A striking photo captures a Border Patrol agent rescuing a migrant in the harsh terrain of Texas’s Rio Grande Valley and carrying her to safety on his shoulders, the latest emergency call as summer heat at US-Mexico border makes the already perilous crossing even more deadly.
“Special Operations Detachment carry a migrant out of the brush and to safety," Rio Grande Valley sector chief Brian Hastings tweeted on Thursday. "The migrant suffered an injury while being smuggled into the US."
As of May, the Border Patrol has rescued more than 7,000 people this fiscal year, more than the same period in previous years.
Officials from both border nations at an event in Yuma, Arizona, on Thursday warned that excessive heat is making the crossing extremely dangerous, against a backdrop of 110 degree weather.
“When you cross illegally, you put yourself in incredible peril,” Chris Clem, chief Border Patrol agent of the Yuma section, said, adding that he’s already seen 15 “unnecessary deaths” from heat so far in 2021.
“Don’t do it,” added James Schuetzler, who directs the detachment’s aerial division. “It’s dangerous. “That’s all there is to it.”
Despite the warnings from officials, US border policy is explicitly designed to push migrants to cross in dangerous, remote areas as a way to deter further crossings.
In 1994, the Clinton administration Border Patrol introduced “prevention through deterrence", which tightened security at common border crossings like Tijuana and El Paso to push migrants into the backcountry and ideally put them in “mortal danger”. Since then, policies like the US-Mexico border wall have shunted migrants even further into the dangerous wilderness.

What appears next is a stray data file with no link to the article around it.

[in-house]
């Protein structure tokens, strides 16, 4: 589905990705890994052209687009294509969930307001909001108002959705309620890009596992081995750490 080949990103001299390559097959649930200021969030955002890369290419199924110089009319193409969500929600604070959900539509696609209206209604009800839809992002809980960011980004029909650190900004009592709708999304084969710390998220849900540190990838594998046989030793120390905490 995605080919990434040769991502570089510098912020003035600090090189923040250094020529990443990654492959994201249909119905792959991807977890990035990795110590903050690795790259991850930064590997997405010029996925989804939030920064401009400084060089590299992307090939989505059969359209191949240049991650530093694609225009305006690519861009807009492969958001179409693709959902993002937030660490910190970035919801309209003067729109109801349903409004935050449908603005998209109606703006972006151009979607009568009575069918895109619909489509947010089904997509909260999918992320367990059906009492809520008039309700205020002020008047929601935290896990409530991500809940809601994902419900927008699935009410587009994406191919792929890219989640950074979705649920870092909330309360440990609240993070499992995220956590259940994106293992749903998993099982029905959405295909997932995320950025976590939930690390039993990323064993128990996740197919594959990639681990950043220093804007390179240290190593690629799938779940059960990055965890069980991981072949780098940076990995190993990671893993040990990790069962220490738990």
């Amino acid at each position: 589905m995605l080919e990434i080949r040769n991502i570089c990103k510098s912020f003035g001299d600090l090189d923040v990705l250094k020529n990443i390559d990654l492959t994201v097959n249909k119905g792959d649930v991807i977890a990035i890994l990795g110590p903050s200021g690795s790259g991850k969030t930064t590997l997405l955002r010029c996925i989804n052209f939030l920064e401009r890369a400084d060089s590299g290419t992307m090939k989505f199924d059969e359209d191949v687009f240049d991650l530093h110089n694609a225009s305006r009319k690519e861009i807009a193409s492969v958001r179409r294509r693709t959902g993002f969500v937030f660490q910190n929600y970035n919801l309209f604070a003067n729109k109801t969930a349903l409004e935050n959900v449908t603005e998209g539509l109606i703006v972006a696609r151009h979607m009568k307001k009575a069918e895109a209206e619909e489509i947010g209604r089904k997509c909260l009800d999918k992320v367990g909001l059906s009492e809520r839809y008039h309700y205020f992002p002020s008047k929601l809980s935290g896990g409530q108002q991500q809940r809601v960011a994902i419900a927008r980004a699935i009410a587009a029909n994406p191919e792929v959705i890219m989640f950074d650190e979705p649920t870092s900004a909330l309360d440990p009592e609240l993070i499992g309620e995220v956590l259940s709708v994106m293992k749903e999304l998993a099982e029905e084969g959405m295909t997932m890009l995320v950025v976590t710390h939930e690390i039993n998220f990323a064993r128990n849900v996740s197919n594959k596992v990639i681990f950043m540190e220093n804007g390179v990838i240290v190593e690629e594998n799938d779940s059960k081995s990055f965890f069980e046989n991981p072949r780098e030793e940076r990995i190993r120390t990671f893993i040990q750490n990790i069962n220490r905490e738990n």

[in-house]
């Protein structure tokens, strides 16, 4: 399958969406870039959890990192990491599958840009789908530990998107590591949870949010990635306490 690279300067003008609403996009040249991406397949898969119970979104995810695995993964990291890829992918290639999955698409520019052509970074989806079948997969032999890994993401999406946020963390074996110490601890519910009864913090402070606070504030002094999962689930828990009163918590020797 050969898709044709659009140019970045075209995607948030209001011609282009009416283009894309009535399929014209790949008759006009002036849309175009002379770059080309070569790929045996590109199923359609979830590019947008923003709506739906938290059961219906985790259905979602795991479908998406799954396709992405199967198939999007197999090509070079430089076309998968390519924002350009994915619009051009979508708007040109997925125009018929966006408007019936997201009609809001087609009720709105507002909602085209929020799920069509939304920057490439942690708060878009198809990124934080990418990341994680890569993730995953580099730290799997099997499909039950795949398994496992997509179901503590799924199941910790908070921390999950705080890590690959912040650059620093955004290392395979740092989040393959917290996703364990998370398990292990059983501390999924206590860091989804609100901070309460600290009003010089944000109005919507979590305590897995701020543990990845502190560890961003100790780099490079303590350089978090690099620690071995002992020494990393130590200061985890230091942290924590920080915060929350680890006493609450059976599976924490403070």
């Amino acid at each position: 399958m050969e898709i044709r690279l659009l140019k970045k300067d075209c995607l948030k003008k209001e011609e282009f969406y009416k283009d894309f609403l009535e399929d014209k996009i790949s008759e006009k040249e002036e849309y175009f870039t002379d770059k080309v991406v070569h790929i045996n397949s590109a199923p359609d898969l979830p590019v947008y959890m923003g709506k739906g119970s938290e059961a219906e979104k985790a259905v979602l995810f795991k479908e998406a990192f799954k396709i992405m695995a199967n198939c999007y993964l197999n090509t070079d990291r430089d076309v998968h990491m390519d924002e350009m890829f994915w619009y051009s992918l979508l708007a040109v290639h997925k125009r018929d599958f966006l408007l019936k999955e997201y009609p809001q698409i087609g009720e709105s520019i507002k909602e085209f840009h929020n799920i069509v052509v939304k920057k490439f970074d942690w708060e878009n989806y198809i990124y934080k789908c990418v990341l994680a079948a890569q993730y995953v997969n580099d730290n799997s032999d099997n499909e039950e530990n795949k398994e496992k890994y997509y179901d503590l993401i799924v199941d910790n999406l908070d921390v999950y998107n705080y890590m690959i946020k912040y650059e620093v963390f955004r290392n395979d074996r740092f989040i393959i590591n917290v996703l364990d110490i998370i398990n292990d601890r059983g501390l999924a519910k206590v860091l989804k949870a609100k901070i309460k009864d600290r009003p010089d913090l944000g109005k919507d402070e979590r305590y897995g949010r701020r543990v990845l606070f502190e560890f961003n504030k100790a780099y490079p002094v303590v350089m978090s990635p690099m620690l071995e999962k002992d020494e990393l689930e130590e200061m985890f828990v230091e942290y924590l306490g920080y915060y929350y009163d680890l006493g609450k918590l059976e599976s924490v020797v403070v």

And these changes have had their desired effect. A recent report from the University of Arizona found that for decades the rate of recovered remains at the border has stayed steady, while apprehensions have declined, suggesting the crossing is growing more dangerous.
“The most devastating effect will undoubtedly be the increasing of migrant deaths as they get pushed further and further into dangerous deserts and isolated mountain areas,” Chris Zepeda-Millán, a University of California, Los Angeles professor who co-authored Walls, Cages, and Family Separation: Race and Immigration Policy in the Trump Era, told The Independent last year, in regards to the border wall. “That’s literally our stated policy.”
The US government has even prosecuted humanitarian groups that leave food and water in the desert for migrants.
In 2020, a federal judge in Arizona reversed charges against a group of such volunteers, writing that the “gruesome logic” of going after people offering desperate migrants lifesaving aide was “profoundly disturbing.”
For those who do make it across the border, the Biden administration is immediately expelling most adult migrants under Title 42, a Trump-era policy shutting down the border on ostensible Covid grounds, even though public health officials have said such a measure wasn’t necessary.
The woman carried on the Border Patrol agent’s shoulders is likely to be immediately deported without a chance to seek asylum. The Independent has reached out to the Border Patrol to confirm.
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